Just Say No to Comic Sans and Papyrus

Can someone really hate a font?
How about two fonts?
The answer is unequivocally, yes.
If you’ve spent any time near churches or schools, you know the font all too well. It’s part of the sad set of fonts that came with Windows 95, and later Microsoft Office 97, and were immediately over-used by “creative types”. Sadly, they are both over-present in culture today and have been used for businesses, signs and brands. One could say the same for Hobo (thank you Kevin), Curlz MT, Jokerman LET, and of course Wide Latin. It’s easy to simply cast blame and point at Windows 95/Office 97 as the cause of the downfall of humanity, but let me elucidate.

In the olden days, Windows 3.1 came with only a handfull of fonts:

  • Arial
  • Courier New
  • Symbol
  • Times New Roman
  • Wingdings

You had the sans-serif font (without the little feetsies on the letters), the system font, symbols needed for proper annotation, the serif font (with the little feetsies on the letters), and some additional images as fonts for creativity.

Now comes Windows 95 and their fonts. Win95 included the Win3.1 fonts and added just one more:

Comic Sans

Comic: reminiscent of the hand-lettering used in comic books for many years
Sans: meaning Sans-Serif – without the serif

It was built for a specific use in 1994 but wasn’t ready in time. It was meant to appear in the talk-bubbles of Microsoft Bob – a precursor to Clippy, and according to the font’s creator, Vincent Connare, it was never to be released for general use. (read V. Connare’s notes about Comic Sans)

And then came Microsoft Office 97 Small Business Edition Service Release 2. This seemingly innocuous upgrade contained a stack of fonts including French Script, Lucinda, Matisse, Mistral and Papyrus.

Before this, desktop publishing was a mysterious beast that roamed the forests and hills and was only seen on Macs in studios with things like laser printers, paste-up boards and wax rollers. Suddenly, seemingly everywhere, signs popped up that looked like Ransom notes or a military issued Stencil. The professional design community was open to this, now that an inexpensive Windows PC with basic MS Office could replace some of their high-end Macintosh design machines. However, there was an insidious double-edged sword. Office staff could now create their own items and pass them off as “design”.

Posters, newsletters and tri-fold brochures ran rampant with 4 or even 5 fonts on a single page. (don’t even get me started on the invention of Word Art) Designers lost jobs as the demand for their services waned and companies simply had the office assistants make these pieces. Then, with “Desktop Publishing” on their resumes, those one-time clerks sought jobs at billboard and sign companies and put their font libraries to use there. Instead of hiring marketing and design firms, companies hired people with no artistic training or experience to create their brands.

With that history lesson in mind I take you to the reasons why one would use a particular font over another. Fonts set the mood as much as a color does. A font can convey intention, atmosphere, experience, exuberance, cynicism and joy. Choosing a font – just because it looks cool is similar to using a didgeridoo in a rock concert because it’s the fashionable thing to do. Using a font that was hugely over-popular from 1995-1998 is also kind of like listening to your late 90’s music and calling it “hip”. It’s been nearly 15 years people, time to let it go. That is, unless you’re putting text in a talk-bubble, but there are many other fonts to do an even better job.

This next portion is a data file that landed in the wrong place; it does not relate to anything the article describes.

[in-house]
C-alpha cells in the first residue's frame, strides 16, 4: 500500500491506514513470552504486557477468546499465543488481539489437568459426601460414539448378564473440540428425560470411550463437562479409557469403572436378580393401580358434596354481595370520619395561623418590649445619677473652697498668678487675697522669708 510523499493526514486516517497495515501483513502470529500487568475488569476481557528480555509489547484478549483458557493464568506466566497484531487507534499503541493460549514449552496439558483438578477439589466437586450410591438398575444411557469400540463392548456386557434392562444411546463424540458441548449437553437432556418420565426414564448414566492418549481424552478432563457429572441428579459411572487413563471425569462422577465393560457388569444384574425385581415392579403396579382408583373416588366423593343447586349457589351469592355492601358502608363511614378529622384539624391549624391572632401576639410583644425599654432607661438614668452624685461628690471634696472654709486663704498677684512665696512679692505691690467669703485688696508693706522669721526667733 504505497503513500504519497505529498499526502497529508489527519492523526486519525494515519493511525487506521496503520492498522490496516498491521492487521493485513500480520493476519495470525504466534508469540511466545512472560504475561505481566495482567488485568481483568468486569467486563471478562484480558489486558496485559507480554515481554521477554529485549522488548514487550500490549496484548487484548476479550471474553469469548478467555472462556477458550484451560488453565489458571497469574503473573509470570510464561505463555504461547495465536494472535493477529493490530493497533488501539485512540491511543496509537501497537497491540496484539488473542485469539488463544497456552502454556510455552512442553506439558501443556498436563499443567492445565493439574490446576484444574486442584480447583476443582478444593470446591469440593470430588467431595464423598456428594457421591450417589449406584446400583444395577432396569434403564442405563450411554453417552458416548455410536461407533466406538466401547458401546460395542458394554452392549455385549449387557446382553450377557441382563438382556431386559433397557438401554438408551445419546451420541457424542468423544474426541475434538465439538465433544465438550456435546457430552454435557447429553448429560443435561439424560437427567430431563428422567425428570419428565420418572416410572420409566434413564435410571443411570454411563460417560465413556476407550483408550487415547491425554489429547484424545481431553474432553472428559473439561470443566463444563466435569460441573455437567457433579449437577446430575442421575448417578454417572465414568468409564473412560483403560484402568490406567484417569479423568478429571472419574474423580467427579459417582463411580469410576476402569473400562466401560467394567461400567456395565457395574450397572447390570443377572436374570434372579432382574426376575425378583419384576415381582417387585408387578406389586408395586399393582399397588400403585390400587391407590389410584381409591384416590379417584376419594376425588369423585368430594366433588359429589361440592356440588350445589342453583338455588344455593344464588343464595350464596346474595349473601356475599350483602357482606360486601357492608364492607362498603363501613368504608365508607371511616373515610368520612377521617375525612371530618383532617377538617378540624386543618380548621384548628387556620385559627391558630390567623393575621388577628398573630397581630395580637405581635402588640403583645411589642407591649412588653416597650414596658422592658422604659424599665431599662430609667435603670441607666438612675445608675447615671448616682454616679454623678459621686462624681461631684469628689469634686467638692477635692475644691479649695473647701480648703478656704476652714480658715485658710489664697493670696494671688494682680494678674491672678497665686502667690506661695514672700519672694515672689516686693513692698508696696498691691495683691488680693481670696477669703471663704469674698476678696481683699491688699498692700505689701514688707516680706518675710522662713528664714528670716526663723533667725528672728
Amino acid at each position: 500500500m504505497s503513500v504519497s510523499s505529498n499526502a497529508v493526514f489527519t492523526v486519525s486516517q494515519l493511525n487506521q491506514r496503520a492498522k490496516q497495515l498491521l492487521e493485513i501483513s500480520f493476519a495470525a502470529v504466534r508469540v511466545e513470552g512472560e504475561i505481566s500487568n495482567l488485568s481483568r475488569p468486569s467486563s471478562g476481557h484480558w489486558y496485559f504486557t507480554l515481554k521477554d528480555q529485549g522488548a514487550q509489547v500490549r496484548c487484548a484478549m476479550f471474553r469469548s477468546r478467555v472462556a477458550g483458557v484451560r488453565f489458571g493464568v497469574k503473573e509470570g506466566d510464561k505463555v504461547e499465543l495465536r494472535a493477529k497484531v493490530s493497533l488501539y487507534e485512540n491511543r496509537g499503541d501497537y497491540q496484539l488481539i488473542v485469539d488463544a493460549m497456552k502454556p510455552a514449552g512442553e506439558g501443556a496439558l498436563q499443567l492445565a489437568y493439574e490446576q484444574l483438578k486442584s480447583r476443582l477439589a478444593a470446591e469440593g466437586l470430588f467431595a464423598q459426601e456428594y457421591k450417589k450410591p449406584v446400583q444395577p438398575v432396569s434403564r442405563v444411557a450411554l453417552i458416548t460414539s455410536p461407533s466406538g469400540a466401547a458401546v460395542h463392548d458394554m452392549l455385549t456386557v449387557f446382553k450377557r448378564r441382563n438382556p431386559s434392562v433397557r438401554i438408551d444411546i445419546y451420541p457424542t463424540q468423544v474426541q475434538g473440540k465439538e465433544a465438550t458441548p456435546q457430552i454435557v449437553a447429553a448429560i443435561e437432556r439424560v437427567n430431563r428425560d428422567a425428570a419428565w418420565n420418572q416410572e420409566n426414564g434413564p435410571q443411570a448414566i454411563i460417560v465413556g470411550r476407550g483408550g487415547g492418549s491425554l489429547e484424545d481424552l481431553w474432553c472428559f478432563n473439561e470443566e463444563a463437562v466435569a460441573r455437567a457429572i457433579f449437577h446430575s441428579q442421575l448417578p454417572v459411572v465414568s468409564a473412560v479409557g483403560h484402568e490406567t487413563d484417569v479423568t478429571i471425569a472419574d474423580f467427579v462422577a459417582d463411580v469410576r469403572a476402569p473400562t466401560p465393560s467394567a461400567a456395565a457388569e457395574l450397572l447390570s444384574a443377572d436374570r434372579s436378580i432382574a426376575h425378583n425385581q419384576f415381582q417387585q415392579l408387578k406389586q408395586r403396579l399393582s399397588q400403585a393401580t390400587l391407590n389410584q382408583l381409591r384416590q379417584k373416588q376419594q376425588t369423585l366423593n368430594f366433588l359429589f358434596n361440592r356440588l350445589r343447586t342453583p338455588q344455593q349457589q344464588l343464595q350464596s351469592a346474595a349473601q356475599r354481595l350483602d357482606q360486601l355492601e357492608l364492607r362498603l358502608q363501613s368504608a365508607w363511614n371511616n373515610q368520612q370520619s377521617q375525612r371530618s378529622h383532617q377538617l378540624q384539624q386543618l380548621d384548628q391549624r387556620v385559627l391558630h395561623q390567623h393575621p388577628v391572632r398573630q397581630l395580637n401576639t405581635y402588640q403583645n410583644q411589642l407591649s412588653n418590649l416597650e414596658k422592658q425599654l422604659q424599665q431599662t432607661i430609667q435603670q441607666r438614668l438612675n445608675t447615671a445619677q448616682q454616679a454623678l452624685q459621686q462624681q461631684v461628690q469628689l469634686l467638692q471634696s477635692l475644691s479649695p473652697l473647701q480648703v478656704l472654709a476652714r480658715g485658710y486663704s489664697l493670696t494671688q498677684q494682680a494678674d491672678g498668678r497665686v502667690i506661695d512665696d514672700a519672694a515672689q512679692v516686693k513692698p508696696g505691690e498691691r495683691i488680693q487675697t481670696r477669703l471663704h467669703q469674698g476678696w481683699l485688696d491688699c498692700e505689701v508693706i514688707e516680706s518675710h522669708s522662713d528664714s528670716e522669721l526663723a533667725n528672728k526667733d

In addition to the simple over-use, Comic Sans and Papyrus communicate a very specific tone. Comic Sans looks childish, informal, and playful. Papyrus looks aged, mysterious and distressed. Yet, these fonts are used willy-nilly for the most inappropriate purposes.

no-comicsansComic Sans on a grave marker?
Papyrus on a Credit Union sign?
Because they are over-used and used so poorly, the use of the fonts have come to communicate something about the person who used them. They say, “unimaginative,” “unprofessional,” and “irrelevant.”

So, if you use either of them – it’s just good for you to know that your work will be mocked, and you will be perceived as incompetent. Please, for your own sake, if for no other reason, stop using them now.

Thank you.

Brian Atkinson

Brian is an international and inspirational speaker, consultant, and voice artist. Brian has served as the Director of Digital Communications at American Bible Society, and the Director of Digital Media at The Bible Gateway (Gospel Communications International). He has worked as a communications director, technology manager, church-planter, radio announcer, welder, and ice cream man. He has a lot of t-shirts.

Posted in Wacky Tagged with: , , , , , , , , ,
One comment on “Just Say No to Comic Sans and Papyrus
  1. I won’t presume to dictate a particular font to use in any circumstance – because each font communicates different things. Here’s an additional thought.

    You'll notice in the article above, I provide a note about "Marker Felt" when creating type in comic book talk or thought bubbles. If you’re not making a comic book – don’t use comic sans – and even if you are, there are other better fonts, like Marker Felt.

    General rule of thumb for fonts:
    If you’re trying for something informal – use a sans-serif font.
    If you’re going formal, use a serif font.
    Use one font, change the weight, change the size, but keep it simple.
    If you have both formal and informal content, use no more than two fonts, but see above regarding weights and sizes.

    Using a pretty font doesn’t make something beautiful or creative. If you’re designing a logo, or communications material, and you haven’t been through a design program at school, or apprenticeship, please hire a designer.